“Medical marijuana is now available in Maryland, more than four years after the General Assembly passed a law legalizing it.
Standing up the industry — with growers, processors, dispensaries and doctors — took longer than expected. The law needed to be tweaked, rules to needed to written and legal battles fought over who won licenses.
Here’s what prospective users need to know about medical marijuana.”
Read the full story by Sarah Meehan on the Baltimore Sun here!
LKSD Safety Coordinator Perry Barr, who oversees everything regarding school safety from drugs and alcohol to security issues, says that the laced “gummy bear” candies were sold at $5 a piece.
“The dangerous thing about that is you don’t know the potency of the THC that’s in the gummy bears,” Barr said.
THC is the active ingredient in marijuana. Barr says that high doses of it in edibles can have much more intense and long lasting effects than a small amount. He says that the issue of edibles is a new one for the district.
“Since Alaska legalized marijuana, they also legalized edibles. So marijuana, or the THC, is coming in many different forms. Unfortunately, some of those forms are in candy,” said Barr.
Read the full story by Christine Trudeau on KYUK here!
Health Canada recently proposed regulations that would limit the use of colours and graphics on packages and require labels to have specific product information, mandatory health warnings and a standardized THC symbol.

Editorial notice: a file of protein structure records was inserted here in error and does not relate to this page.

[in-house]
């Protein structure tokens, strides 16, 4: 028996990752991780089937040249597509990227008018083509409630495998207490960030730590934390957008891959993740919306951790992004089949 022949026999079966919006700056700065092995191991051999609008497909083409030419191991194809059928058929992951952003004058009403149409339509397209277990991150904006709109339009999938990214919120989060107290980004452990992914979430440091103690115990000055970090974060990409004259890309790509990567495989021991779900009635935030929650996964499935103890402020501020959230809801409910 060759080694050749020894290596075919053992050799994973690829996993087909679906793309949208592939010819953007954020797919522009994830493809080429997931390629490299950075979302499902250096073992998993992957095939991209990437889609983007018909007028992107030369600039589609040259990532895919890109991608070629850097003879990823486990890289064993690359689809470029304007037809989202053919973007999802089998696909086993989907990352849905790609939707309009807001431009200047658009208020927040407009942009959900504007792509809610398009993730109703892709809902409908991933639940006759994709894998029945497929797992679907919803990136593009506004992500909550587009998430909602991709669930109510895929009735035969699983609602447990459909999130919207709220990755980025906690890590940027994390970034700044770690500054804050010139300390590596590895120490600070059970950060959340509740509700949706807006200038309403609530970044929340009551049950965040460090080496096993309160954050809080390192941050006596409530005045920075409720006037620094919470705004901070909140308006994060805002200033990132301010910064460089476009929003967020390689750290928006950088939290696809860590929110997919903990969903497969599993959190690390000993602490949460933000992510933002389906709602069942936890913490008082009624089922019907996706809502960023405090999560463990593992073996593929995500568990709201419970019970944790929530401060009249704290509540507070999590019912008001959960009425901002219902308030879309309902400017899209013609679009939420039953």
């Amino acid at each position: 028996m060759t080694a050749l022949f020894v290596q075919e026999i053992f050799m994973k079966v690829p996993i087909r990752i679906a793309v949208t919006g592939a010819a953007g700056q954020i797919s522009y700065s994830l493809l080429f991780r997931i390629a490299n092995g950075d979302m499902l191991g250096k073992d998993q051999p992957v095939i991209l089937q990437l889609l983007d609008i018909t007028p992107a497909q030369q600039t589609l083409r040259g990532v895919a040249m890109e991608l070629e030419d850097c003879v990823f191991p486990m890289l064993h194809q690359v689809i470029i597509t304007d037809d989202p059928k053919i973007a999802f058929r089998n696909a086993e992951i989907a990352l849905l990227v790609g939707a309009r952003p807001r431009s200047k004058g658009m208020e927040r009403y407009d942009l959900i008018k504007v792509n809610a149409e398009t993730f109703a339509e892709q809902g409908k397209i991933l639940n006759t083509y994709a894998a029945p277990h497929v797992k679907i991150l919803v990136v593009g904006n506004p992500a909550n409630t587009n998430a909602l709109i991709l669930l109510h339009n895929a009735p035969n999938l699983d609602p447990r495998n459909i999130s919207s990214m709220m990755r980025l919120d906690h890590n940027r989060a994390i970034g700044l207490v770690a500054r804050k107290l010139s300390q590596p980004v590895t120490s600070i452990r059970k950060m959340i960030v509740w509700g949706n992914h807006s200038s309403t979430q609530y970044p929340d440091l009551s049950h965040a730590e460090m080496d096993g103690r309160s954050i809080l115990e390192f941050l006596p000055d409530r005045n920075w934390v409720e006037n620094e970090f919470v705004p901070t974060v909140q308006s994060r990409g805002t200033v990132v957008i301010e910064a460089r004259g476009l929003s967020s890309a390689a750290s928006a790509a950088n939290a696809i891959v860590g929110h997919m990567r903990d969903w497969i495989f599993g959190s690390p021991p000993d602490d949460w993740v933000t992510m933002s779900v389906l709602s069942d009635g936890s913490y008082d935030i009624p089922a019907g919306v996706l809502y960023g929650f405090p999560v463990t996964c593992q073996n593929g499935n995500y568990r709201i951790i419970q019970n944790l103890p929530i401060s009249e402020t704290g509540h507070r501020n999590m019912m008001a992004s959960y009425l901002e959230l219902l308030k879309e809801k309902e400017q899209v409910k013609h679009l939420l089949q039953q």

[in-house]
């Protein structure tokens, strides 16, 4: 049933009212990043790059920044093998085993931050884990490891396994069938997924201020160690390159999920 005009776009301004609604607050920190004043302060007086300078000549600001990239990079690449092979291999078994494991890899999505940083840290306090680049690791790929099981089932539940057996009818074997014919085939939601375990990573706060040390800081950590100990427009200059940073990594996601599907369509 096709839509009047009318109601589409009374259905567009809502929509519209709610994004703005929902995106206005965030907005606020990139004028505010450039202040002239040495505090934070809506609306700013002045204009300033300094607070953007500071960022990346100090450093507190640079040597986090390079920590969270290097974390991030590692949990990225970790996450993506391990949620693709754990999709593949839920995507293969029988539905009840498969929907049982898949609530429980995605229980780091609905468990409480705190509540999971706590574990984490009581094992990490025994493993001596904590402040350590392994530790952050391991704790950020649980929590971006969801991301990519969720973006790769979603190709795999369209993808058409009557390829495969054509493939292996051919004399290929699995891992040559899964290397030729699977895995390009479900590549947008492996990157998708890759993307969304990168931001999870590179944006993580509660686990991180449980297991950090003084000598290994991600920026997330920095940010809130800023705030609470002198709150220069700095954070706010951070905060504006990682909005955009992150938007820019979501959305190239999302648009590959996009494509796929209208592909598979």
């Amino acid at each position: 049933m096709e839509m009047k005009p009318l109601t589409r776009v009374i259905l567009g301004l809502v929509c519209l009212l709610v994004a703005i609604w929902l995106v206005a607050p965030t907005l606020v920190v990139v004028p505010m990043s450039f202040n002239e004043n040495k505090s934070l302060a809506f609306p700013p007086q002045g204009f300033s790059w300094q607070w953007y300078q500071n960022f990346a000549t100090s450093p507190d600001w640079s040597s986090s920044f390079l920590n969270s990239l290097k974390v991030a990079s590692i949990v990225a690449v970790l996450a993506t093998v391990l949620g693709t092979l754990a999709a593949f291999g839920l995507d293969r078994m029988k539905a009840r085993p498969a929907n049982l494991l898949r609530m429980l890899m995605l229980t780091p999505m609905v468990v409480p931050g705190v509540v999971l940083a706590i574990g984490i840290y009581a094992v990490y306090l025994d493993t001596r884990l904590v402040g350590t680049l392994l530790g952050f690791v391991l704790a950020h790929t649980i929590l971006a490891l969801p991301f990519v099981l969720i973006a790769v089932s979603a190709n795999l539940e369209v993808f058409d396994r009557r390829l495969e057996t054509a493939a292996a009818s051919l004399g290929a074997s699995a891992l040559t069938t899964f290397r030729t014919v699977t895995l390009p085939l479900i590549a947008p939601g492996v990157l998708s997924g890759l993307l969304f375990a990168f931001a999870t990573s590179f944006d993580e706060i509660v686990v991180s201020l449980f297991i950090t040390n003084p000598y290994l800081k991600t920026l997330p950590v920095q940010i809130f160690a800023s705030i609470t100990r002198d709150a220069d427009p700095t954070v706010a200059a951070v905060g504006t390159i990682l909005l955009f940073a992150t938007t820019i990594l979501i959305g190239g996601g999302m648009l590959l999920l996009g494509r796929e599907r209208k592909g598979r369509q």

Read the full article by Laura Kane on The Star here!
One of the most compelling arguments for legalization is that medical marijuana helps children with epilepsy. There have been a plethora of success stories involving the plant and the neurological disorder. Many of which have led to the legalization of medical cannabis in different capacities and in various locations.
Read the full story by Tim Kohut from Green Rush Daily here!
When Canada first voted to legalize recreational cannabis they planned to ban edibles, but this recent “proposed amendment would provide certainty and timing for Canadians and the industry that edibles containing cannabis and cannabis concentrates will be authorized for sale no more than 12 months of the proposed cannabis act,” said Liberal committee member John Oliver.”
Canada is hoping that legal edibles “will help combat a key black market sector and help mitigate the food safety and mis-dosing risks.” Keeping edibles illegal would only give power to black market edibles, which have no safety/testing requirements. Legal edibles, on the other hand, can be regulated so they are accurately dosed, safely tested, and properly labeled.
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